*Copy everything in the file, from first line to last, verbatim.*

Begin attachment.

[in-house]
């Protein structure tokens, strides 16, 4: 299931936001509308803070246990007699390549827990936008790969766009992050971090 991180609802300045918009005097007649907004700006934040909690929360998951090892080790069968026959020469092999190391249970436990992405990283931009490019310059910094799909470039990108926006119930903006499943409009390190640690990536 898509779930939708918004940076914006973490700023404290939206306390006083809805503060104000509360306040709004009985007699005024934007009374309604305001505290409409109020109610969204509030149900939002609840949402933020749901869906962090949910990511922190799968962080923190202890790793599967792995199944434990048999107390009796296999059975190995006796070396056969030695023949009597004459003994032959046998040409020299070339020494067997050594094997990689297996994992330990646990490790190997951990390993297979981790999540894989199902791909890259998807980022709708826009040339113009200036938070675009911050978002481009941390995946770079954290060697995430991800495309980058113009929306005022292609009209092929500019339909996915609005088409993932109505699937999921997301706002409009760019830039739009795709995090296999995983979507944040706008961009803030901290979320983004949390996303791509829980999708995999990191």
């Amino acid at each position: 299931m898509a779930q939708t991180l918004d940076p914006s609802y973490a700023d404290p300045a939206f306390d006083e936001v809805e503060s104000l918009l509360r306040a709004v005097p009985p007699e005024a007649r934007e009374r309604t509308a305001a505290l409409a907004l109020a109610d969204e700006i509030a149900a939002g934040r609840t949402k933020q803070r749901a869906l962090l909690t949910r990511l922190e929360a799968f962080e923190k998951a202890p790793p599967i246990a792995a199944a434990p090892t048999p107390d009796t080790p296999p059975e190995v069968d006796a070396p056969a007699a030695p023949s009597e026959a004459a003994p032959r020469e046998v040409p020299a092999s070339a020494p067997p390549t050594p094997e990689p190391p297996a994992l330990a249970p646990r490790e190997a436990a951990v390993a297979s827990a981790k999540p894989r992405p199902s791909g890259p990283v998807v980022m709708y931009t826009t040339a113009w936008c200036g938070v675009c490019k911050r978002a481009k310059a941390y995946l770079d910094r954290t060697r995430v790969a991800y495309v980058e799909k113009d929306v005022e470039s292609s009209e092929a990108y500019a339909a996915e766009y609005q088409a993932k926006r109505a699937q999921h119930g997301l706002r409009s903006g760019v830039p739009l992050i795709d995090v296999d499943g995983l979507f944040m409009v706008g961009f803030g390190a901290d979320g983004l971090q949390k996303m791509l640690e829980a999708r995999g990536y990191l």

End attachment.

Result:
[in-house]
């Protein structure tokens, strides 16, 4: 299931936001509308803070246990007699390549827990936008790969766009992050971090 991180609802300045918009005097007649907004700006934040909690929360998951090892080790069968026959020469092999190391249970436990992405990283931009490019310059910094799909470039990108926006119930903006499943409009390190640690990536 898509779930939708918004940076914006973490700023404290939206306390006083809805503060104000509360306040709004009985007699005024934007009374309604305001505290409409109020109610969204509030149900939002609840949402933020749901869906962090949910990511922190799968962080923190202890790793599967792995199944434990048999107390009796296999059975190995006796070396056969030695023949009597004459003994032959046998040409020299070339020494067997050594094997990689297996994992330990646990490790190997951990390993297979981790999540894989199902791909890259998807980022709708826009040339113009200036938070675009911050978002481009941390995946770079954290060697995430991800495309980058113009929306005022292609009209092929500019339909996915609005088409993932109505699937999921997301706002409009760019830039739009795709995090296999995983979507944040706008961009803030901290979320983004949390996303791509829980999708995999990191």
């Amino acid at each position: 299931m898509a779930q939708t991180l918004d940076p914006s609802y973490a700023d404290p300045a939206f306390d006083e936001v809805e503060s104000l918009l509360r306040a709004v005097p009985p007699e005024a007649r934007e009374r309604t509308a305001a505290l409409a907004l109020a109610d969204e700006i509030a149900a939002g934040r609840t949402k933020q803070r749901a869906l962090l909690t949910r990511l922190e929360a799968f962080e923190k998951a202890p790793p599967i246990a792995a199944a434990p090892t048999p107390d009796t080790p296999p059975e190995v069968d006796a070396p056969a007699a030695p023949s009597e026959a004459a003994p032959r020469e046998v040409p020299a092999s070339a020494p067997p390549t050594p094997e990689p190391p297996a994992l330990a249970p646990r490790e190997a436990a951990v390993a297979s827990a981790k999540p894989r992405p199902s791909g890259p990283v998807v980022m709708y931009t826009t040339a113009w936008c200036g938070v675009c490019k911050r978002a481009k310059a941390y995946l770079d910094r954290t060697r995430v790969a991800y495309v980058e799909k113009d929306v005022e470039s292609s009209e092929a990108y500019a339909a996915e766009y609005q088409a993932k926006r109505a699937q999921h119930g997301l706002r409009s903006g760019v830039p739009l992050i795709d995090v296999d499943g995983l979507f944040m409009v706008g961009f803030g390190a901290d979320g983004l971090q949390k996303m791509l640690e829980a999708r995999g990536y990191l």